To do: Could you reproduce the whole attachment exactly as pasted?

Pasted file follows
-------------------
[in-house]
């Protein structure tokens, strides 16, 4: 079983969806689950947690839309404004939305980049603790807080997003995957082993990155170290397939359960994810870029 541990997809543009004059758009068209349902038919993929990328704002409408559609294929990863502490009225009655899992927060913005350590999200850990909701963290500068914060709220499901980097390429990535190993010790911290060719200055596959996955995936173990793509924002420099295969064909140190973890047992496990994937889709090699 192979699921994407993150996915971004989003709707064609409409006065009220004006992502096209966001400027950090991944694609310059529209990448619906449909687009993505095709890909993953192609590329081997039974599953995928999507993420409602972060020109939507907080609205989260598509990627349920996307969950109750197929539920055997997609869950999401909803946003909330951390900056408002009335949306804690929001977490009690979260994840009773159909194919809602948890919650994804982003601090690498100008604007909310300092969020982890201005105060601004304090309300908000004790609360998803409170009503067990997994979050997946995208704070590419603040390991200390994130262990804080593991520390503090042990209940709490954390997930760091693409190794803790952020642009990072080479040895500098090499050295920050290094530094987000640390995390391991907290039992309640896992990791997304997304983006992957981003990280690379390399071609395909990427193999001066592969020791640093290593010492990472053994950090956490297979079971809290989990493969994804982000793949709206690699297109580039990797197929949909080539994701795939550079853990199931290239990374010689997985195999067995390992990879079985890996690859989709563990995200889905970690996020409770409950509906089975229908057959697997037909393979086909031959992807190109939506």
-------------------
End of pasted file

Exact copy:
[in-house]
């Protein structure tokens, strides 16, 4: 079983969806689950947690839309404004939305980049603790807080997003995957082993990155170290397939359960994810870029 541990997809543009004059758009068209349902038919993929990328704002409408559609294929990863502490009225009655899992927060913005350590999200850990909701963290500068914060709220499901980097390429990535190993010790911290060719200055596959996955995936173990793509924002420099295969064909140190973890047992496990994937889709090699 192979699921994407993150996915971004989003709707064609409409006065009220004006992502096209966001400027950090991944694609310059529209990448619906449909687009993505095709890909993953192609590329081997039974599953995928999507993420409602972060020109939507907080609205989260598509990627349920996307969950109750197929539920055997997609869950999401909803946003909330951390900056408002009335949306804690929001977490009690979260994840009773159909194919809602948890919650994804982003601090690498100008604007909310300092969020982890201005105060601004304090309300908000004790609360998803409170009503067990997994979050997946995208704070590419603040390991200390994130262990804080593991520390503090042990209940709490954390997930760091693409190794803790952020642009990072080479040895500098090499050295920050290094530094987000640390995390391991907290039992309640896992990791997304997304983006992957981003990280690379390399071609395909990427193999001066592969020791640093290593010492990472053994950090956490297979079971809290989990493969994804982000793949709206690699297109580039990797197929949909080539994701795939550079853990199931290239990374010689997985195999067995390992990879079985890996690859989709563990995200889905970690996020409770409950509906089975229908057959697997037909393979086909031959992807190109939506």